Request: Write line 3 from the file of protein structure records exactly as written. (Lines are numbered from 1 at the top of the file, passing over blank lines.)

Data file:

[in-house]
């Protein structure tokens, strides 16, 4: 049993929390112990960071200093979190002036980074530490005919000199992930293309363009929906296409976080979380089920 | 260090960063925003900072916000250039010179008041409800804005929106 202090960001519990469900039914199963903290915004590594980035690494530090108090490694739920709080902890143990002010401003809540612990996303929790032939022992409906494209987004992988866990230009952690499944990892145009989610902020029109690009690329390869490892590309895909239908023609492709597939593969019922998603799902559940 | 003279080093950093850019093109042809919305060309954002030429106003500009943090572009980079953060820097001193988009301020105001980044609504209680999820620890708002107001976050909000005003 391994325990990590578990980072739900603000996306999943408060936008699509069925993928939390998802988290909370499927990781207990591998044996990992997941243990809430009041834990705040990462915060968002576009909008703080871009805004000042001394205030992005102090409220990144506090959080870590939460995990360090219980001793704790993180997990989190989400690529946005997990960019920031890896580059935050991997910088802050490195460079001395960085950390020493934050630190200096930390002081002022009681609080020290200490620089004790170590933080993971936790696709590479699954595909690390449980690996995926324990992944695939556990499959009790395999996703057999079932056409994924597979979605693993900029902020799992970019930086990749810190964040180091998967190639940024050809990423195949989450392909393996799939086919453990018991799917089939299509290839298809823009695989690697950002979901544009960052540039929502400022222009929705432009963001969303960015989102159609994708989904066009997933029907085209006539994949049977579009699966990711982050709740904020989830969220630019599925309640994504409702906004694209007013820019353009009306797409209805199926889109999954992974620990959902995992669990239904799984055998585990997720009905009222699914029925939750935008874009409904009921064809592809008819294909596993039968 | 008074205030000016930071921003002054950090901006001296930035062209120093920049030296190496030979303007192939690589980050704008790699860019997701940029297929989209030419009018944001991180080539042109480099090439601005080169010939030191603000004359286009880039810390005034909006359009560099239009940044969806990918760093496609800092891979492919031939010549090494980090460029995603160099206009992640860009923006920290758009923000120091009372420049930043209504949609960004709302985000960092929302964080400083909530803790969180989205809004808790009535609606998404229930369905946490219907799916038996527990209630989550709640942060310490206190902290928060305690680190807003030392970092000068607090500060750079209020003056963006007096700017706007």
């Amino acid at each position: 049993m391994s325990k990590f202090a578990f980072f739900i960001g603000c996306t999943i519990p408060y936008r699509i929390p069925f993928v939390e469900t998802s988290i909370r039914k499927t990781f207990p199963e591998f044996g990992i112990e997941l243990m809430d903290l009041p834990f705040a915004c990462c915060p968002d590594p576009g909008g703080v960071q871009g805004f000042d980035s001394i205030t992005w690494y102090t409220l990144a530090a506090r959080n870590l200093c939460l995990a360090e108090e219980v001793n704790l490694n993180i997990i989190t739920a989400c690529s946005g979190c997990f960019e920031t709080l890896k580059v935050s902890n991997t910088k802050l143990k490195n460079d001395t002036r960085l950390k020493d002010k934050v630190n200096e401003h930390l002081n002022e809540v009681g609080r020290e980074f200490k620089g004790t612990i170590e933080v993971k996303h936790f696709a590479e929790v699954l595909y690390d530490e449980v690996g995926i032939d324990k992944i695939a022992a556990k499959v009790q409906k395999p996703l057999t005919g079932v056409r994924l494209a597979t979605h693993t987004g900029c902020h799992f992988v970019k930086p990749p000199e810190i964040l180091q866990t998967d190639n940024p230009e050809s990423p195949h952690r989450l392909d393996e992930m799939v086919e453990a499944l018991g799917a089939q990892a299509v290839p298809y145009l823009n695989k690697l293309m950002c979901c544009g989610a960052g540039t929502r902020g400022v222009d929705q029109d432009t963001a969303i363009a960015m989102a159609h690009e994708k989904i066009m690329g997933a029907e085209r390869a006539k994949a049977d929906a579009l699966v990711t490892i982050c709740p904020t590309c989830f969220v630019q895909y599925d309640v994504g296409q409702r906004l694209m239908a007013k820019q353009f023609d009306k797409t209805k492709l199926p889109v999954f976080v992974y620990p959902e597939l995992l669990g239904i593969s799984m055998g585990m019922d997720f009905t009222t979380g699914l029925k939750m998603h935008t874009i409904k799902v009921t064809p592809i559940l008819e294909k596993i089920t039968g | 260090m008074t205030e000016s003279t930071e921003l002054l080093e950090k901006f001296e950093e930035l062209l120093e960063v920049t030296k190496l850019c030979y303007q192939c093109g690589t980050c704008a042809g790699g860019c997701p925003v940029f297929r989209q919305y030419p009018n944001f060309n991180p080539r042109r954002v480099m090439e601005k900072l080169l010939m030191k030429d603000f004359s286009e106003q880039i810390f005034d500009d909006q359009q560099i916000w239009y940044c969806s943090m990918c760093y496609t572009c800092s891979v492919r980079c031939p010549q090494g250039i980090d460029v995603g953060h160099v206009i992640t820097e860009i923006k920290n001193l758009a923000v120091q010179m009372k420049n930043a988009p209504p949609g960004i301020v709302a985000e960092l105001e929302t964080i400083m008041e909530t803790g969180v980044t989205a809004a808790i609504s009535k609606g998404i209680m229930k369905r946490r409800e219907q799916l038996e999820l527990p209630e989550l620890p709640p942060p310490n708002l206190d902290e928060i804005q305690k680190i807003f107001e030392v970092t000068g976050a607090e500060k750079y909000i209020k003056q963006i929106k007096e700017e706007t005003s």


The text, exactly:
């Amino acid at each position: 049993m391994s325990k990590f202090a578990f980072f739900i960001g603000c996306t999943i519990p408060y936008r699509i929390p069925f993928v939390e469900t998802s988290i909370r039914k499927t990781f207990p199963e591998f044996g990992i112990e997941l243990m809430d903290l009041p834990f705040a915004c990462c915060p968002d590594p576009g909008g703080v960071q871009g805004f000042d980035s001394i205030t992005w690494y102090t409220l990144a530090a506090r959080n870590l200093c939460l995990a360090e108090e219980v001793n704790l490694n993180i997990i989190t739920a989400c690529s946005g979190c997990f960019e920031t709080l890896k580059v935050s902890n991997t910088k802050l143990k490195n460079d001395t002036r960085l950390k020493d002010k934050v630190n200096e401003h930390l002081n002022e809540v009681g609080r020290e980074f200490k620089g004790t612990i170590e933080v993971k996303h936790f696709a590479e929790v699954l595909y690390d530490e449980v690996g995926i032939d324990k992944i695939a022992a556990k499959v009790q409906k395999p996703l057999t005919g079932v056409r994924l494209a597979t979605h693993t987004g900029c902020h799992f992988v970019k930086p990749p000199e810190i964040l180091q866990t998967d190639n940024p230009e050809s990423p195949h952690r989450l392909d393996e992930m799939v086919e453990a499944l018991g799917a089939q990892a299509v290839p298809y145009l823009n695989k690697l293309m950002c979901c544009g989610a960052g540039t929502r902020g400022v222009d929705q029109d432009t963001a969303i363009a960015m989102a159609h690009e994708k989904i066009m690329g997933a029907e085209r390869a006539k994949a049977d929906a579009l699966v990711t490892i982050c709740p904020t590309c989830f969220v630019q895909y599925d309640v994504g296409q409702r906004l694209m239908a007013k820019q353009f023609d009306k797409t209805k492709l199926p889109v999954f976080v992974y620990p959902e597939l995992l669990g239904i593969s799984m055998g585990m019922d997720f009905t009222t979380g699914l029925k939750m998603h935008t874009i409904k799902v009921t064809p592809i559940l008819e294909k596993i089920t039968g | 260090m008074t205030e000016s003279t930071e921003l002054l080093e950090k901006f001296e950093e930035l062209l120093e960063v920049t030296k190496l850019c030979y303007q192939c093109g690589t980050c704008a042809g790699g860019c997701p925003v940029f297929r989209q919305y030419p009018n944001f060309n991180p080539r042109r954002v480099m090439e601005k900072l080169l010939m030191k030429d603000f004359s286009e106003q880039i810390f005034d500009d909006q359009q560099i916000w239009y940044c969806s943090m990918c760093y496609t572009c800092s891979v492919r980079c031939p010549q090494g250039i980090d460029v995603g953060h160099v206009i992640t820097e860009i923006k920290n001193l758009a923000v120091q010179m009372k420049n930043a988009p209504p949609g960004i301020v709302a985000e960092l105001e929302t964080i400083m008041e909530t803790g969180v980044t989205a809004a808790i609504s009535k609606g998404i209680m229930k369905r946490r409800e219907q799916l038996e999820l527990p209630e989550l620890p709640p942060p310490n708002l206190d902290e928060i804005q305690k680190i807003f107001e030392v970092t000068g976050a607090e500060k750079y909000i209020k003056q963006i929106k007096e700017e706007t005003s």